Then, once you have that point of sale, we transfer you to, for example, our sales engineering team to curate the relationship. Then, once we sell, we'll hand off to our global services team. And then there's the upsell, cross-sell - it's a continuous lifecycle.
We're no longer selling like we used to - buying is evolved, and therefore selling has had to evolve as well. And we're really looking at not only being the trusted adviser to our customers, but really being there with them in the decision-making process as well.
We need to continue that lifecycle management - what my boss would call an infinity curve. Customers can enter and exit at any moment in time, and we've got to earn the right to be there with them every step of the way.
Q. How do you think the roles of sales and revenue enablement have evolved over the years?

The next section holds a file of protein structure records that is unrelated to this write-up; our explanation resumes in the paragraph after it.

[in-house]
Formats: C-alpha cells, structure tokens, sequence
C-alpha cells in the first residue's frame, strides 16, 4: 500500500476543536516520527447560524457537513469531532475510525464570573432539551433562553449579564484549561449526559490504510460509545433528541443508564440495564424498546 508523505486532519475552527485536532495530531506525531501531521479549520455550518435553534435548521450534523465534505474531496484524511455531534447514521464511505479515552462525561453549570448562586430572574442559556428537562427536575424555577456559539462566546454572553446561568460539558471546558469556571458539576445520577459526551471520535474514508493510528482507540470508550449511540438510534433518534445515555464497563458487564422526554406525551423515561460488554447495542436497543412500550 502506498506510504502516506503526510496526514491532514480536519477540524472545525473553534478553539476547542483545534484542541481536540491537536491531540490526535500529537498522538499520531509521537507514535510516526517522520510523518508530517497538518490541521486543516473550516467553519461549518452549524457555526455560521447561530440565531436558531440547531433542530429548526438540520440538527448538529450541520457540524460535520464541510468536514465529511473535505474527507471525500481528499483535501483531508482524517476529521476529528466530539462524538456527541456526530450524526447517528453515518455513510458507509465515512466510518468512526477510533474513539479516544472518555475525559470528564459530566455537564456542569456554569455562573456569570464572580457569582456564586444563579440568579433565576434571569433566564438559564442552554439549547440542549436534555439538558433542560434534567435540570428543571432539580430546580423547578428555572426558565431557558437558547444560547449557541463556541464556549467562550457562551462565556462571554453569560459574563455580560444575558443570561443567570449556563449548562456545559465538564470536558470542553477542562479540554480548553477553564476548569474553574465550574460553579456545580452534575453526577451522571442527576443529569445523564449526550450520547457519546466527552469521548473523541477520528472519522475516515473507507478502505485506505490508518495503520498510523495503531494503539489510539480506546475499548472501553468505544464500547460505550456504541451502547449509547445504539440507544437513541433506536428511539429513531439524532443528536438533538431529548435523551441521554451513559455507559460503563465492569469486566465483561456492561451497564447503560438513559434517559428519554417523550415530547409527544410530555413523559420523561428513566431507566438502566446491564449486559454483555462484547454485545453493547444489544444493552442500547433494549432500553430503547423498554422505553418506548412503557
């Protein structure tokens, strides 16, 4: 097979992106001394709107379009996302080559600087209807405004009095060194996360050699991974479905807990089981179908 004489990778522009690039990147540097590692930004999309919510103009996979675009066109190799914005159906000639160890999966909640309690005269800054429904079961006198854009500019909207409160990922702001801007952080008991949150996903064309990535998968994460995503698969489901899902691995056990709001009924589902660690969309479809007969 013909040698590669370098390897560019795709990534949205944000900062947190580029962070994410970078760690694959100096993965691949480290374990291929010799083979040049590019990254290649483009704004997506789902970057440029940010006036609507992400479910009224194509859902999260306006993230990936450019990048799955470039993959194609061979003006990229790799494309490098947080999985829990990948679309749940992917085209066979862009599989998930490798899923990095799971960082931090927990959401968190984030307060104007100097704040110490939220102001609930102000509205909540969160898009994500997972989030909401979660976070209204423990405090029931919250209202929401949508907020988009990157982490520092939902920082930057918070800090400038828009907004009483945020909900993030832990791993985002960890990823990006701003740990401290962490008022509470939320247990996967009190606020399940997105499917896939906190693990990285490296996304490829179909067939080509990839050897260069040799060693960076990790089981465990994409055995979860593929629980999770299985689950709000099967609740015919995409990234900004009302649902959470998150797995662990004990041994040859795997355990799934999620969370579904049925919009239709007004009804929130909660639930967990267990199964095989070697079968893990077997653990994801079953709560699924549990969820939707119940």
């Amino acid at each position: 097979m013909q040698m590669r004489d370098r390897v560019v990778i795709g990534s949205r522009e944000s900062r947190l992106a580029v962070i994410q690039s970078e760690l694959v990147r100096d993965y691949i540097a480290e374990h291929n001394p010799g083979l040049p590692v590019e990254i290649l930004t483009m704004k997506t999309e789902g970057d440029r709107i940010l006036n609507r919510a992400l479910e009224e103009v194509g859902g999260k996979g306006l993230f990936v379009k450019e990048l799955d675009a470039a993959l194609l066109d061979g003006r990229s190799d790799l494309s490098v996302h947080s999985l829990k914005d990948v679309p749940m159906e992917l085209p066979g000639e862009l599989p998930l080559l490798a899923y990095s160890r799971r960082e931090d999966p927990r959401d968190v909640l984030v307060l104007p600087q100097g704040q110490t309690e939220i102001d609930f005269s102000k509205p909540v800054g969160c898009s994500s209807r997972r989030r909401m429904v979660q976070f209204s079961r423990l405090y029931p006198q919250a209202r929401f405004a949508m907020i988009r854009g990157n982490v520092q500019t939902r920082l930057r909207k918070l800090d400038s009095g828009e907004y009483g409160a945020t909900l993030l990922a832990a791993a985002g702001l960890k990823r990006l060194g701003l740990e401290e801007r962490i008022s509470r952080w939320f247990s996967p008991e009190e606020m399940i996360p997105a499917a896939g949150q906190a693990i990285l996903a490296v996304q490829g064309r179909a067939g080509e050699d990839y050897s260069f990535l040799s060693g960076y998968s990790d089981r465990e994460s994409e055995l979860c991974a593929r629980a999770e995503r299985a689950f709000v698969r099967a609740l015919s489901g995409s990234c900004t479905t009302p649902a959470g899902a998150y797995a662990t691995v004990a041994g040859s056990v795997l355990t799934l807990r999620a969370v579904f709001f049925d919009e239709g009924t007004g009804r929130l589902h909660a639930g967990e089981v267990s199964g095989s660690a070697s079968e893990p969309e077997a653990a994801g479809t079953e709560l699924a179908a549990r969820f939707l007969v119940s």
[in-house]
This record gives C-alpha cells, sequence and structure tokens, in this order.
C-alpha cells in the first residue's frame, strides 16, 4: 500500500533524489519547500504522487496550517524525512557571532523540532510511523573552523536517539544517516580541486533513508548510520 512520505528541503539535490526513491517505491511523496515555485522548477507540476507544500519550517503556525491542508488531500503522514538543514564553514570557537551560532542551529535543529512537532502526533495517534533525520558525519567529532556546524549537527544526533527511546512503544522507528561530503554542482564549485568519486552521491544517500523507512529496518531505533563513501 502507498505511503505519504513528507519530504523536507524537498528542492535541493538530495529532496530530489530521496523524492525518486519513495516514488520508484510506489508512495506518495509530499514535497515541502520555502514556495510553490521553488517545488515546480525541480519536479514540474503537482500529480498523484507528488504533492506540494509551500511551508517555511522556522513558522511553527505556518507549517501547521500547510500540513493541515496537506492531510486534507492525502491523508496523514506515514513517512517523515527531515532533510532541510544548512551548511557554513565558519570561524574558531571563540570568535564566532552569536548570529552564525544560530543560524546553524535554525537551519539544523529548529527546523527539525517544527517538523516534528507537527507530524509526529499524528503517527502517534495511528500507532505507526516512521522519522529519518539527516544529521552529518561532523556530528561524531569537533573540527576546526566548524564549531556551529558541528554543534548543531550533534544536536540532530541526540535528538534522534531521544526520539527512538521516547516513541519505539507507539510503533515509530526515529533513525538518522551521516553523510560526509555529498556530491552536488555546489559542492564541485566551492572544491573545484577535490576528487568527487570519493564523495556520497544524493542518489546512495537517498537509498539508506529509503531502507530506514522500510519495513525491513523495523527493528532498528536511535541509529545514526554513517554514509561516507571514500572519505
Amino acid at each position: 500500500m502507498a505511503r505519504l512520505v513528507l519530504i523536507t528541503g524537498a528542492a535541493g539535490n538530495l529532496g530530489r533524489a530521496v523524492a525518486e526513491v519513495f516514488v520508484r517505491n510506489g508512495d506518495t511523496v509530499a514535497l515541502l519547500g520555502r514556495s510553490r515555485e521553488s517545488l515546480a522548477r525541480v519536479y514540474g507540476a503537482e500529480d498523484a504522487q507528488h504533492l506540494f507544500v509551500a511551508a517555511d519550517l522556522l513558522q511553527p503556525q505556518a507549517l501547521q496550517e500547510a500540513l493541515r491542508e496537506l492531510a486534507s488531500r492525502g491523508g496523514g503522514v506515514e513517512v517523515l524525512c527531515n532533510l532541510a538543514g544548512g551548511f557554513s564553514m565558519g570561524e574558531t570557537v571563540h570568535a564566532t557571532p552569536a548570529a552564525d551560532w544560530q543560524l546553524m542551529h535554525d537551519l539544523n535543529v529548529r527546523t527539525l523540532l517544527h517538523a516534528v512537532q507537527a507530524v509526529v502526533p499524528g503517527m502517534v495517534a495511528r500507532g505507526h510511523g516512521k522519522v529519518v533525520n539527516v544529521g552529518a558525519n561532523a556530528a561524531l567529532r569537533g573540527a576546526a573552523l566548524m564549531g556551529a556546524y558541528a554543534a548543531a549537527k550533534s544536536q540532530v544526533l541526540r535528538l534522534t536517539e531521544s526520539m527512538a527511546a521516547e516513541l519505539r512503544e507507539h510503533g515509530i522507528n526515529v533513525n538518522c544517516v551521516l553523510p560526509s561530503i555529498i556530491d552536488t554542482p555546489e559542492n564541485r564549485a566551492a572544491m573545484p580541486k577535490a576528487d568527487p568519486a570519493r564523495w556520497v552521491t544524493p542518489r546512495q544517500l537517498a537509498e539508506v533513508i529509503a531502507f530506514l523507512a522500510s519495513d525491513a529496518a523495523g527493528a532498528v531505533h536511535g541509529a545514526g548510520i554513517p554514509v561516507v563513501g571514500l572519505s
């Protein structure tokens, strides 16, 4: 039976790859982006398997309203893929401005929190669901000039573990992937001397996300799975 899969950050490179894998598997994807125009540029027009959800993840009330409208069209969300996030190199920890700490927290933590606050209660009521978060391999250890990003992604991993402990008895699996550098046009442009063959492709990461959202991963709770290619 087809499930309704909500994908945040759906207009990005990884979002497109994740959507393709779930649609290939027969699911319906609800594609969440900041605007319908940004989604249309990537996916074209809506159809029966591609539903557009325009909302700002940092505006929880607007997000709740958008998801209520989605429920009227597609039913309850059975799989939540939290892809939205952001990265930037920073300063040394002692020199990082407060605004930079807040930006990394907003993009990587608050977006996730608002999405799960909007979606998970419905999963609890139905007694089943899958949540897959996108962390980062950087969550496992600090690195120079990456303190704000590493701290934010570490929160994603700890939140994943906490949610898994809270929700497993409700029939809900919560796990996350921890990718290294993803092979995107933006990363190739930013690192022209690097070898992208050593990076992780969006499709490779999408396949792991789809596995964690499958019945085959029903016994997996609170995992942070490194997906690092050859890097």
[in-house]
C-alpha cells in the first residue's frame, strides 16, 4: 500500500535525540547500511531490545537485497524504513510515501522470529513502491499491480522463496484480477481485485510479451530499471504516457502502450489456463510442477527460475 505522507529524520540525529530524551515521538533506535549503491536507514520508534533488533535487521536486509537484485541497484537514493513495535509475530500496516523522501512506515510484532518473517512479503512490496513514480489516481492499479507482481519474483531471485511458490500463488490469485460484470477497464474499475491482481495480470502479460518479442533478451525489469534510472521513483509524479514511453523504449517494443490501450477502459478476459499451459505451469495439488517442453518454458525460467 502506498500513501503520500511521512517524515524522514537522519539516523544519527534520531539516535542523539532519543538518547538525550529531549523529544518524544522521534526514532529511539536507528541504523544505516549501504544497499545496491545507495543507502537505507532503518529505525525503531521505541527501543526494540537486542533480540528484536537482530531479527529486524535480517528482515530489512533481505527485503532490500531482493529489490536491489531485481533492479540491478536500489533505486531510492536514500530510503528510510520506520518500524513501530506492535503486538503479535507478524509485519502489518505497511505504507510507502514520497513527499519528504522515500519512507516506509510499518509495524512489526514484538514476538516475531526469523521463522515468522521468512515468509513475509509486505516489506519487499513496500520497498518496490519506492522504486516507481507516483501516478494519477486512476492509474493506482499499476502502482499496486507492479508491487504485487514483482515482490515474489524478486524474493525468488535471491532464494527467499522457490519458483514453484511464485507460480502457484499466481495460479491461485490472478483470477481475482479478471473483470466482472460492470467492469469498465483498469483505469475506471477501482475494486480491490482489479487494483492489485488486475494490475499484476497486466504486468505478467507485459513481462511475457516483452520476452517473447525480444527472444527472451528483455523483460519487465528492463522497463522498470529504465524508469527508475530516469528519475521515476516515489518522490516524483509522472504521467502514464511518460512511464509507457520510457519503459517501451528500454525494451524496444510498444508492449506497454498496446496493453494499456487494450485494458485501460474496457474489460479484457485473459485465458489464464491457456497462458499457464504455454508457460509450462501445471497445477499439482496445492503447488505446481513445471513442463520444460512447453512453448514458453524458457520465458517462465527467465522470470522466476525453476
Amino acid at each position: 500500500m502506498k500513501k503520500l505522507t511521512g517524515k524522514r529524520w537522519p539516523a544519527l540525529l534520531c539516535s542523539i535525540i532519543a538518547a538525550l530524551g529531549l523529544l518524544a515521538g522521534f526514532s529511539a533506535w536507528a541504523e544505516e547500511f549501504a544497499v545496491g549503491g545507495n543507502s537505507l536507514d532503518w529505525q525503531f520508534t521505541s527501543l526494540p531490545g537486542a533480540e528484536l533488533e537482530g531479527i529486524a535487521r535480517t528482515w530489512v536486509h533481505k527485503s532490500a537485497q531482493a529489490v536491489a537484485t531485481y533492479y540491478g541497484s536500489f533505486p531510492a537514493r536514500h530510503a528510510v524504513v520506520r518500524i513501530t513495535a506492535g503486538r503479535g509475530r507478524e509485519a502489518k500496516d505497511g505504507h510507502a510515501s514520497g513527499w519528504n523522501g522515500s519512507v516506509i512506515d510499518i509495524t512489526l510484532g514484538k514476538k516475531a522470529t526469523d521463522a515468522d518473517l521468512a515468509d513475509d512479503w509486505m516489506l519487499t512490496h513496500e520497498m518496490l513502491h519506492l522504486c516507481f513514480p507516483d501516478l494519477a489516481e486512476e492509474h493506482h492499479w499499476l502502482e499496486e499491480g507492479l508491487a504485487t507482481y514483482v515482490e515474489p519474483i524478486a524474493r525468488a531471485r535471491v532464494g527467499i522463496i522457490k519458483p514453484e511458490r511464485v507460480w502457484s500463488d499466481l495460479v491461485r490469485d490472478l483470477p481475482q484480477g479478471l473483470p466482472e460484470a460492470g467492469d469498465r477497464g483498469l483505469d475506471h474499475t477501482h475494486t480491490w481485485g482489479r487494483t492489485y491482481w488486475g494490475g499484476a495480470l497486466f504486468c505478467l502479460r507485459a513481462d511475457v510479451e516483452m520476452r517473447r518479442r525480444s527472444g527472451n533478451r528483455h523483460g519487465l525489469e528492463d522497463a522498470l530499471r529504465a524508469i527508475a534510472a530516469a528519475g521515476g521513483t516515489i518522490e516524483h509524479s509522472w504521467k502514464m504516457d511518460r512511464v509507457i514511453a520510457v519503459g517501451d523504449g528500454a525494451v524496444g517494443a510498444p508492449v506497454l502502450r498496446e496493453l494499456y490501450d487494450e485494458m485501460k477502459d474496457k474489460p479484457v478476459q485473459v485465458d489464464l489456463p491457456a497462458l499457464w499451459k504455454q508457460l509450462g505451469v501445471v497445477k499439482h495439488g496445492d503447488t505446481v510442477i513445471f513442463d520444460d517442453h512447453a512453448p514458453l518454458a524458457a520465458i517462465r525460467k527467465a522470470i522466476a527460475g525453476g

A. Well, sales enablement, as a job role, has existed for about 30 years, but it's drastically changed, especially in the last six. You see that with all the different sales enablement functions and tools and organizations that have popped up in the last few years.
What used to be a technical product training focus, I think of those singular assets as pieces of cargo. But when sales enablement started to arise, we began seeing different vehicles for the delivery of that cargo: planes, trains, automobiles, if you will.
The sales enablement function as it exists today is more of the flight control tower. Yes, there will be some assets that are very specific to certain verticals or certain markets that you have a handcrafted package that's on Etsy, or that's delivered door-to-door, but what are the mass delivery motions? For me, enablement rose up through a singular function; the cadence and the prioritization is all one complex motion.